I was one of the 8 million people who read Mandy Len Catron’s essay in the New York Times’ Modern Love section, To Fall in Love with Anyone, Do This, and was enchanted by the idea that a 36 question quiz could make you fall in love with someone.
Her book, which I just finished reading, is a more rigorous examination of love – the fairytales, failures and fantasies, (she’s an English prof, after all), but it is just as enchanting.
I mean, who, in all honesty, is not obsessed by true love?
I wrote that on my instagram, and my friend asked, “Even you?” – I think, meaning, even you, 21 years into marriage?
Yes, I said. I’m not obsessed with finding it. But I’m interested in keeping it alive. As someone with a brown thumb, who has killed too many houseplants to count, I don’t believe things flourish innately. I know they take effort and some secret knowledge, some whispering, some TLC. And when it comes to other human beings and their vast inner uncharted geographies, and our general lack of fluency in The Important Things, I don’t think of that as easy.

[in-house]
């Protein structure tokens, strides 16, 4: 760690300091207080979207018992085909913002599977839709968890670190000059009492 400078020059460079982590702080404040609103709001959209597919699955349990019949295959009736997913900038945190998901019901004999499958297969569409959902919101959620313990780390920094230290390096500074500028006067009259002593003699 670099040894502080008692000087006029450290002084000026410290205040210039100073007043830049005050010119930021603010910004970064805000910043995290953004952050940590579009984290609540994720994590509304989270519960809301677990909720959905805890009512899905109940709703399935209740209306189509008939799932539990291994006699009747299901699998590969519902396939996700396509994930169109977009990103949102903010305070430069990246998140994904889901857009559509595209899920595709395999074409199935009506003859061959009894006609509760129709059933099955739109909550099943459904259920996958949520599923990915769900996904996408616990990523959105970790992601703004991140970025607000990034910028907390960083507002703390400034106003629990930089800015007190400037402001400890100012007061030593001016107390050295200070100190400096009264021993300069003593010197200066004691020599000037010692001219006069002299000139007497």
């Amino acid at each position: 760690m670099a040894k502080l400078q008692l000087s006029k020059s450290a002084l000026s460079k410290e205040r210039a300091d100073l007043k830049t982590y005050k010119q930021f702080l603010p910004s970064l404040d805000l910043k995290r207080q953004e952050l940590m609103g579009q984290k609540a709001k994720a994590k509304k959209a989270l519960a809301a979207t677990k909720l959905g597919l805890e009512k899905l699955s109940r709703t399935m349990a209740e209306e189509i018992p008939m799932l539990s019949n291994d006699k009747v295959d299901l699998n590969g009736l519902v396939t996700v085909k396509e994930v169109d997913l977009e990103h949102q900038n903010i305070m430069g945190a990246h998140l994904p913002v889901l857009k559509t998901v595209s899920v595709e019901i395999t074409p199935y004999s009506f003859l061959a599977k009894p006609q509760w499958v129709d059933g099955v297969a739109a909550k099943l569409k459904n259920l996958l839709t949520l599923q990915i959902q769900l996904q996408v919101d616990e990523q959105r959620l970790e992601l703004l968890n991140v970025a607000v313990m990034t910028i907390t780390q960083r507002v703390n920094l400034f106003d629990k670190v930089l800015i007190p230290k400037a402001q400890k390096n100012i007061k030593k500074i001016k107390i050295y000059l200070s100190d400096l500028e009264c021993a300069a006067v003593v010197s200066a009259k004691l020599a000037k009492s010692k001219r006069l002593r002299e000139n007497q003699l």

So then, by some wonderful happenstance, the Universe (or twitter) directed me to this article, from The Gottman Institute, pretty much the authority of Love Stories, Part 2, How to Make Them Last.
Here’s the article. I don’t think it applies exclusively to marriage at all. I think it’s relevant for any relationship. Marriage just happens to be one of the harder and higher-stakes ones.
If you don’t have time to dig in, here’s the short version:
- The #1 things couples fight about is nothing. Conflict is not about the controversial topic coming between you, so much as it is about a feeling of not being heard.
- Every relationship has an Emotional Bank Account. When you acknowledge a partner’s bid for your attention, you are making a deposit in that account. When you ignore the bid, it’s a withdrawal.
- The little things matter. Like, the really really little things. Like listening. And nodding, uh-huh.
- You do not have to fix each other. You do not have to solve each other’s problems. But be on each other’s team.
As Parker Palmer recently wrote, in this thoughtful piece, most people don’t want advice. (Even though it gets offered up ad nauseum. Most of us would prefer a foot massage than a bit of unsolicited advice that is more about the giver of said advice than the unwitting recipient.)
The human soul doesn’t want to be advised or fixed or saved. It simply wants to be witnessed — to be seen, heard and companioned exactly as it is.~ Parker Palmer